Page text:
Tyrecor raised a defence under Section 36(1) of the Trademarks Act. This section precludes a trademark owner from interfering with or restraining a third party from using the same (or a confusingly similar) mark if the third party has made continuous and good-faith use of the mark in question from a date prior to the registrant's first use or registration of the mark, whichever was the earlier.
On the facts summarised above, the SCA held that Tyrecor (initially through its predecessor in business Falck and thereafter itself since 2008) had enjoyed continuous and good-faith use of the INFINITY mark in respect of tyres from a date prior to Etraction's application (ie, 2008) to register the mark in respect of tyres, among other things; and thus that Section 36(1) applied.
Etraction's contention that Tyrecor had no rights arising from its distribution of Infinity tyres (ie, that it was not the manufacturer that had applied the mark to the tyres and thus was not the owner of the mark) was dismissed on the basis that Tyrecor had established user rights in its business in the distribution and promotion of Infinity tyres – and more specifically, that its interest in a business in goods under that mark was protectable for purposes of Section 36(1).
Intent to use, or to abuse?
The second context in which the meaning of good faith was considered on appeal related to Etraction's own intention to use the INFINITY mark in respect of tyres. On the facts, the first-instance court found that Etraction had never had any good-faith intention to use the INFINITY mark on tyres, holding in this connection that its conduct in obtaining a registration covering tyres was for an ulterior purpose and was carried out surreptiously. It accordingly confirmed that the registration was liable to partial expungement by the removal of tyres from its specification.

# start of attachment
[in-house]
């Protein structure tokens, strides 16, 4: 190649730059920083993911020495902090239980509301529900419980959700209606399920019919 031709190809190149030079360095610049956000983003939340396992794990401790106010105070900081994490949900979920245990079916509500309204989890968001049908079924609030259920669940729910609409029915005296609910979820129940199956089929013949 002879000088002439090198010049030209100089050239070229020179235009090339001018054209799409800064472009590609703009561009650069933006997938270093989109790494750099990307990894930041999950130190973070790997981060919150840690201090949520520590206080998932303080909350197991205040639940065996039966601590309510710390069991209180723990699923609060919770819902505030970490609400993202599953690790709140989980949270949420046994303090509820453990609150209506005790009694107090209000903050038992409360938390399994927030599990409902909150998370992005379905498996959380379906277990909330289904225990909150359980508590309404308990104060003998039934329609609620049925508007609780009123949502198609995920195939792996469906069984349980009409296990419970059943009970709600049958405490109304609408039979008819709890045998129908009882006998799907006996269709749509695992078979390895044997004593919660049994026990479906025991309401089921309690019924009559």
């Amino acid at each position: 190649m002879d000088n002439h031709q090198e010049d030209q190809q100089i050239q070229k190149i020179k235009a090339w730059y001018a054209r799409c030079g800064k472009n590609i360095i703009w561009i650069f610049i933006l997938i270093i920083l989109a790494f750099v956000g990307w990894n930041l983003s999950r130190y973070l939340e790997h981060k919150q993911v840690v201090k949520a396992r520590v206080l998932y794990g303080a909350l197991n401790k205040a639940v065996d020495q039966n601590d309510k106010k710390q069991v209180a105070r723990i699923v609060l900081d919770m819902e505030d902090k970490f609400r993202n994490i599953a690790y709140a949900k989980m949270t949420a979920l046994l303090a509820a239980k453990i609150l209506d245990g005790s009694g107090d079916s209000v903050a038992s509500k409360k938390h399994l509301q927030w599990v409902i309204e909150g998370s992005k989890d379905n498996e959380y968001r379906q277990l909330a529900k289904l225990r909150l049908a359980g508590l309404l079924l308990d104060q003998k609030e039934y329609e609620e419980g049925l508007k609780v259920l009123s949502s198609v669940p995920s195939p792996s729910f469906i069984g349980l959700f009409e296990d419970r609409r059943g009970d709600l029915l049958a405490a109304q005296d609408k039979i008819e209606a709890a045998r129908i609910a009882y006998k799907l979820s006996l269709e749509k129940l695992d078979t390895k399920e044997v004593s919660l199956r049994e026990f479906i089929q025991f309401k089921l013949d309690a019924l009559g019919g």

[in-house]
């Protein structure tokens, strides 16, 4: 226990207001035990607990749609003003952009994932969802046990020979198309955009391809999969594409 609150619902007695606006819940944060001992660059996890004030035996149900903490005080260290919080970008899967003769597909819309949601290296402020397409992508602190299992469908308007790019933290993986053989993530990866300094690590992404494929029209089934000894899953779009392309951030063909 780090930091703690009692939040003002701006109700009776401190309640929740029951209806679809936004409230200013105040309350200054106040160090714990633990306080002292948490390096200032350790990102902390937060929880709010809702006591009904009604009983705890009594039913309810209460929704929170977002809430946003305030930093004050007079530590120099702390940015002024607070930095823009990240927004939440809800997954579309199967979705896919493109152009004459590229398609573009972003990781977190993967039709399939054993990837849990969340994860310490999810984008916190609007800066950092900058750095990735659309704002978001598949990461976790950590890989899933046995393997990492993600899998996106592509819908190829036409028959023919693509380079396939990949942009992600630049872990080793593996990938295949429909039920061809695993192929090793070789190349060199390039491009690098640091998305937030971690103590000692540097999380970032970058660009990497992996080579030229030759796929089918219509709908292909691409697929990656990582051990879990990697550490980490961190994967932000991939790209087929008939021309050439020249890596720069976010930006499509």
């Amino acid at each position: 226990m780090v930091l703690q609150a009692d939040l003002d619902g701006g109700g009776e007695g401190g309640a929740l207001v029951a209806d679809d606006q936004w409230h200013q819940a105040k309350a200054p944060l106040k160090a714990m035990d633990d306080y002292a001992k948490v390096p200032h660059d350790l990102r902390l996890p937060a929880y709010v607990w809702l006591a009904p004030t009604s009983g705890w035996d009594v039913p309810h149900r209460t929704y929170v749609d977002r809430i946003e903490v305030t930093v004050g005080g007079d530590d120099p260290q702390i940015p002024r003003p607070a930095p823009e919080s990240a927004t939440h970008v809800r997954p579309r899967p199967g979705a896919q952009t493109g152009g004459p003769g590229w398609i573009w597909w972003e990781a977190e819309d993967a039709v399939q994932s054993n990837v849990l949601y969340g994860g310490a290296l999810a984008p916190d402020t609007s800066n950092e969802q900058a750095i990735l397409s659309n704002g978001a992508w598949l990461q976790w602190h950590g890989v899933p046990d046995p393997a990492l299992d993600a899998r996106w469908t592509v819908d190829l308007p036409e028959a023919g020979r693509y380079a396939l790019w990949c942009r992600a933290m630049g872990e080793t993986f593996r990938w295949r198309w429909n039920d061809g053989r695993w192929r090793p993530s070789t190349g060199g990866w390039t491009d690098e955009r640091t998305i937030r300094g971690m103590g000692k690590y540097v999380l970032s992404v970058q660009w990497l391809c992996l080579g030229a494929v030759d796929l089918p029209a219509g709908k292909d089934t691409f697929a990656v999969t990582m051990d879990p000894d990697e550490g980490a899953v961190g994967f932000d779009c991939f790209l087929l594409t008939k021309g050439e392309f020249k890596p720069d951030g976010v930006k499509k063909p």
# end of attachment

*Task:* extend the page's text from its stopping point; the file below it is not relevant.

The judgment canvasses in detail Etraction's failure in 2006, when it learned of Falck's commencement of the distribution of INFINITY tyres, to object to that distribution – and the adverse inferences to be drawn from that failure to object. This finding begs the question: had Etraction objected to Falck commencing distribution of Infinity-branded tyres in 2006, would continued use have been good-faith use of the INFINITY mark for purposes of a defence under Section 36(1)?
In making its finding on the issue of Etraction's good faith, the SCA cited with approval the judgment in Rembrandt Fabrikante en Handelaars (Edms) Bpk v Gulf Oil Corporation, in which it was held that "an ulterior purpose, unassociated with a genuine intention of pursuing the object for which the Act allows the registration of a trade mark and protects its use, cannot pass as a bona fide user".
It further cited the judgment in AM Moolla Group Ltd v The Gap Inc, in which it was held that:
"For present purposes, it suffices to say that 'bona fide' user means a user by the proprietor of his registered trade mark in connection with the particular goods in respect of which it is registered with the object or intention primarily of protecting, facilitating, and furthering his trading in such goods, and not for some other, ulterior object."
Similarly, the court referred to the European Court of Justice decision in Ansul, in which it held that: "When assessing whether use of the trade mark is genuine, regard must be had to all the facts and circumstances relevant to establishing whether the commercial exploitation of the mark is real."
The essence of a trademark is its capacity to distinguish one trader's goods and services from those of competing traders. This fundamental characteristic is the basis of the well-known dictum in Kinetex Africa (Pty) Ltd v Coverite (Pty) Ltd 1967(3) SA 307(10), citing Kerr On Injunctions, that "the life of a trade mark depends on the promptitude with which it is vindicated".
The facts in Etraction illustrate what occurs when rights in a trademark are not promptly vindicated – and confirms that failure to assert rights as soon as third-party conduct impinges on them allows such third parties to acquire vested rights. It shows further that obtaining a trademark registration while simultaneously acquiescing in the establishment of competing third-party rights will be of no avail, and will be regarded by the courts as sharp practice.
For further information please contact Zama Buthelezi or Derek Momberg at KISCH IP by telephone (+27 11 324 3000) or email (firstname.lastname@example.org or email@example.com). The KISCH IP website can be accessed at www.kisch-ip.com.
This article was first published by the International Law Office, a premium online legal update service for major companies and law firms worldwide. Register for a free subscription.